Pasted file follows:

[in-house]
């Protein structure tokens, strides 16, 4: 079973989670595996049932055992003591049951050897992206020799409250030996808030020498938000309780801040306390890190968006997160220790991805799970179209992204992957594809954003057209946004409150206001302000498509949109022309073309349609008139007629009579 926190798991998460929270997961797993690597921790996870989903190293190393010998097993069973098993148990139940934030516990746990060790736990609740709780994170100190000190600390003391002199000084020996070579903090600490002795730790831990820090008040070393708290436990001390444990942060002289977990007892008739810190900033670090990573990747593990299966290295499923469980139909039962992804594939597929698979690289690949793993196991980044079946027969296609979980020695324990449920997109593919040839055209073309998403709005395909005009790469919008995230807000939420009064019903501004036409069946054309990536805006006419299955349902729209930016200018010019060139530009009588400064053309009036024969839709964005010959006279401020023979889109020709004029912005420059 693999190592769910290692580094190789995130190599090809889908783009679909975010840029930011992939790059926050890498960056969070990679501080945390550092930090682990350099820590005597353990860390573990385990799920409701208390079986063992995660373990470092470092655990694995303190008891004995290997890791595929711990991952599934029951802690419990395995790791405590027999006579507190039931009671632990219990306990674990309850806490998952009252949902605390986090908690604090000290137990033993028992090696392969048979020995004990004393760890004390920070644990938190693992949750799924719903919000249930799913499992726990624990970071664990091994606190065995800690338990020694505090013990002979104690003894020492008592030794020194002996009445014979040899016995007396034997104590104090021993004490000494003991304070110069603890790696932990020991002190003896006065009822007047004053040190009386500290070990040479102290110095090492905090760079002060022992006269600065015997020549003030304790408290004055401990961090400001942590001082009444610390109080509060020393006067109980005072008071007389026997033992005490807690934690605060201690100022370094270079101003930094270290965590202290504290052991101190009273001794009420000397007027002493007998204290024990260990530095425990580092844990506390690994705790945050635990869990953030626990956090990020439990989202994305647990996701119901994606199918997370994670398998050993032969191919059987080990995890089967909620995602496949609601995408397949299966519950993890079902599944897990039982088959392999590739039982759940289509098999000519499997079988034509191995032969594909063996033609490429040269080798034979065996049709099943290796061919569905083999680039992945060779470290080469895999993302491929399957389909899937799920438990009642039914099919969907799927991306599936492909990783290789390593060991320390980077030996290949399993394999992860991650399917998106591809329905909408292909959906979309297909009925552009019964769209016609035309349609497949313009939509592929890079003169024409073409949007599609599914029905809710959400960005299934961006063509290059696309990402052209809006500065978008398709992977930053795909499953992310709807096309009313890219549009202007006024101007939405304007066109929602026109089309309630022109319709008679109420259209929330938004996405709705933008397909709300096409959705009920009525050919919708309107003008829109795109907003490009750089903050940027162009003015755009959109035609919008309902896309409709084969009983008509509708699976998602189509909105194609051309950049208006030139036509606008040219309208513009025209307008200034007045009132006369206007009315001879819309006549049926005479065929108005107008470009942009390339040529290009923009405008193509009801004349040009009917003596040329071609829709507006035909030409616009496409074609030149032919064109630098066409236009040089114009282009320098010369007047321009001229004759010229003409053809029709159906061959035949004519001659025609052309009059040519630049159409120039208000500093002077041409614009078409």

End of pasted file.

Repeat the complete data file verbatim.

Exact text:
[in-house]
């Protein structure tokens, strides 16, 4: 079973989670595996049932055992003591049951050897992206020799409250030996808030020498938000309780801040306390890190968006997160220790991805799970179209992204992957594809954003057209946004409150206001302000498509949109022309073309349609008139007629009579 926190798991998460929270997961797993690597921790996870989903190293190393010998097993069973098993148990139940934030516990746990060790736990609740709780994170100190000190600390003391002199000084020996070579903090600490002795730790831990820090008040070393708290436990001390444990942060002289977990007892008739810190900033670090990573990747593990299966290295499923469980139909039962992804594939597929698979690289690949793993196991980044079946027969296609979980020695324990449920997109593919040839055209073309998403709005395909005009790469919008995230807000939420009064019903501004036409069946054309990536805006006419299955349902729209930016200018010019060139530009009588400064053309009036024969839709964005010959006279401020023979889109020709004029912005420059 693999190592769910290692580094190789995130190599090809889908783009679909975010840029930011992939790059926050890498960056969070990679501080945390550092930090682990350099820590005597353990860390573990385990799920409701208390079986063992995660373990470092470092655990694995303190008891004995290997890791595929711990991952599934029951802690419990395995790791405590027999006579507190039931009671632990219990306990674990309850806490998952009252949902605390986090908690604090000290137990033993028992090696392969048979020995004990004393760890004390920070644990938190693992949750799924719903919000249930799913499992726990624990970071664990091994606190065995800690338990020694505090013990002979104690003894020492008592030794020194002996009445014979040899016995007396034997104590104090021993004490000494003991304070110069603890790696932990020991002190003896006065009822007047004053040190009386500290070990040479102290110095090492905090760079002060022992006269600065015997020549003030304790408290004055401990961090400001942590001082009444610390109080509060020393006067109980005072008071007389026997033992005490807690934690605060201690100022370094270079101003930094270290965590202290504290052991101190009273001794009420000397007027002493007998204290024990260990530095425990580092844990506390690994705790945050635990869990953030626990956090990020439990989202994305647990996701119901994606199918997370994670398998050993032969191919059987080990995890089967909620995602496949609601995408397949299966519950993890079902599944897990039982088959392999590739039982759940289509098999000519499997079988034509191995032969594909063996033609490429040269080798034979065996049709099943290796061919569905083999680039992945060779470290080469895999993302491929399957389909899937799920438990009642039914099919969907799927991306599936492909990783290789390593060991320390980077030996290949399993394999992860991650399917998106591809329905909408292909959906979309297909009925552009019964769209016609035309349609497949313009939509592929890079003169024409073409949007599609599914029905809710959400960005299934961006063509290059696309990402052209809006500065978008398709992977930053795909499953992310709807096309009313890219549009202007006024101007939405304007066109929602026109089309309630022109319709008679109420259209929330938004996405709705933008397909709300096409959705009920009525050919919708309107003008829109795109907003490009750089903050940027162009003015755009959109035609919008309902896309409709084969009983008509509708699976998602189509909105194609051309950049208006030139036509606008040219309208513009025209307008200034007045009132006369206007009315001879819309006549049926005479065929108005107008470009942009390339040529290009923009405008193509009801004349040009009917003596040329071609829709507006035909030409616009496409074609030149032919064109630098066409236009040089114009282009320098010369007047321009001229004759010229003409053809029709159906061959035949004519001659025609052309009059040519630049159409120039208000500093002077041409614009078409």